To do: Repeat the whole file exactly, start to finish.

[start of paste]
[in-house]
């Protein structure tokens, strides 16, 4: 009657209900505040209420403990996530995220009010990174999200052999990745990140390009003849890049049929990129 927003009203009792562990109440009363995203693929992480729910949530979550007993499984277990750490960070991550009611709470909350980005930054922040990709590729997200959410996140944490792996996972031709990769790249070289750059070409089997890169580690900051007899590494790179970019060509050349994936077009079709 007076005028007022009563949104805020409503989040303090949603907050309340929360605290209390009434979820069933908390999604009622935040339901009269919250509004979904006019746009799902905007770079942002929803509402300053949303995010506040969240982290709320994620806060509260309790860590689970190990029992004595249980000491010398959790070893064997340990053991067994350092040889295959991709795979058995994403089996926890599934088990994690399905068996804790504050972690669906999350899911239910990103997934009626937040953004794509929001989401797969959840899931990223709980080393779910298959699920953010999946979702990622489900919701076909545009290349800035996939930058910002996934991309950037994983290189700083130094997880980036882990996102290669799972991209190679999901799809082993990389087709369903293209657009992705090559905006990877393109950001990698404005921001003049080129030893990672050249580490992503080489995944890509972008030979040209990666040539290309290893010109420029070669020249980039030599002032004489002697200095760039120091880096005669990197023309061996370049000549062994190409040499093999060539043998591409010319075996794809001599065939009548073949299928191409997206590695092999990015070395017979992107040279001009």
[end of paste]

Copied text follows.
[in-house]
């Protein structure tokens, strides 16, 4: 009657209900505040209420403990996530995220009010990174999200052999990745990140390009003849890049049929990129 927003009203009792562990109440009363995203693929992480729910949530979550007993499984277990750490960070991550009611709470909350980005930054922040990709590729997200959410996140944490792996996972031709990769790249070289750059070409089997890169580690900051007899590494790179970019060509050349994936077009079709 007076005028007022009563949104805020409503989040303090949603907050309340929360605290209390009434979820069933908390999604009622935040339901009269919250509004979904006019746009799902905007770079942002929803509402300053949303995010506040969240982290709320994620806060509260309790860590689970190990029992004595249980000491010398959790070893064997340990053991067994350092040889295959991709795979058995994403089996926890599934088990994690399905068996804790504050972690669906999350899911239910990103997934009626937040953004794509929001989401797969959840899931990223709980080393779910298959699920953010999946979702990622489900919701076909545009290349800035996939930058910002996934991309950037994983290189700083130094997880980036882990996102290669799972991209190679999901799809082993990389087709369903293209657009992705090559905006990877393109950001990698404005921001003049080129030893990672050249580490992503080489995944890509972008030979040209990666040539290309290893010109420029070669020249980039030599002032004489002697200095760039120091880096005669990197023309061996370049000549062994190409040499093999060539043998591409010319075996794809001599065939009548073949299928191409997206590695092999990015070395017979992107040279001009």